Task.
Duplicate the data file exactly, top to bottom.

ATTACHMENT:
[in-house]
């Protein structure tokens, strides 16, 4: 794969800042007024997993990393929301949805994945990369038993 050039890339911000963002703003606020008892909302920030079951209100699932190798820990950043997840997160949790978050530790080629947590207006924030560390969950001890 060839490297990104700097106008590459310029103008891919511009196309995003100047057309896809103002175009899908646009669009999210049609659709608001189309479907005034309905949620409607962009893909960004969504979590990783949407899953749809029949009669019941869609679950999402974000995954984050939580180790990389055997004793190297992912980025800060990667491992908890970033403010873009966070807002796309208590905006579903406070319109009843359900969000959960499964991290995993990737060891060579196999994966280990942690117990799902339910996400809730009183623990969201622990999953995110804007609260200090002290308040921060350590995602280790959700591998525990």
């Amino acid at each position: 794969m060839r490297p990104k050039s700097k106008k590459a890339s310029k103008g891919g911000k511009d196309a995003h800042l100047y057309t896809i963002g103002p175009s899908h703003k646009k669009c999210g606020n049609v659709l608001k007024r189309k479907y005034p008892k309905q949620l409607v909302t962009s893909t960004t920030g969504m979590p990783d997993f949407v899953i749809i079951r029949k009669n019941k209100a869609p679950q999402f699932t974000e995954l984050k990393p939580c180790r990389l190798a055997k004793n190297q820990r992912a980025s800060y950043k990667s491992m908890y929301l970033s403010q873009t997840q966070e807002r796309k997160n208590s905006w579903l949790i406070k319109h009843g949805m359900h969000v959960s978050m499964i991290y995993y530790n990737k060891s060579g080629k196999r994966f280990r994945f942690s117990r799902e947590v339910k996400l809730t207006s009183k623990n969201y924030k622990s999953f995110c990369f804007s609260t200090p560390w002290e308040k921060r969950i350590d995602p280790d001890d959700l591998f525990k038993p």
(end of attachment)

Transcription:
[in-house]
């Protein structure tokens, strides 16, 4: 794969800042007024997993990393929301949805994945990369038993 050039890339911000963002703003606020008892909302920030079951209100699932190798820990950043997840997160949790978050530790080629947590207006924030560390969950001890 060839490297990104700097106008590459310029103008891919511009196309995003100047057309896809103002175009899908646009669009999210049609659709608001189309479907005034309905949620409607962009893909960004969504979590990783949407899953749809029949009669019941869609679950999402974000995954984050939580180790990389055997004793190297992912980025800060990667491992908890970033403010873009966070807002796309208590905006579903406070319109009843359900969000959960499964991290995993990737060891060579196999994966280990942690117990799902339910996400809730009183623990969201622990999953995110804007609260200090002290308040921060350590995602280790959700591998525990």
């Amino acid at each position: 794969m060839r490297p990104k050039s700097k106008k590459a890339s310029k103008g891919g911000k511009d196309a995003h800042l100047y057309t896809i963002g103002p175009s899908h703003k646009k669009c999210g606020n049609v659709l608001k007024r189309k479907y005034p008892k309905q949620l409607v909302t962009s893909t960004t920030g969504m979590p990783d997993f949407v899953i749809i079951r029949k009669n019941k209100a869609p679950q999402f699932t974000e995954l984050k990393p939580c180790r990389l190798a055997k004793n190297q820990r992912a980025s800060y950043k990667s491992m908890y929301l970033s403010q873009t997840q966070e807002r796309k997160n208590s905006w579903l949790i406070k319109h009843g949805m359900h969000v959960s978050m499964i991290y995993y530790n990737k060891s060579g080629k196999r994966f280990r994945f942690s117990r799902e947590v339910k996400l809730t207006s009183k623990n969201y924030k622990s999953f995110c990369f804007s609260t200090p560390w002290e308040k921060r969950i350590d995602p280790d001890d959700l591998f525990k038993p």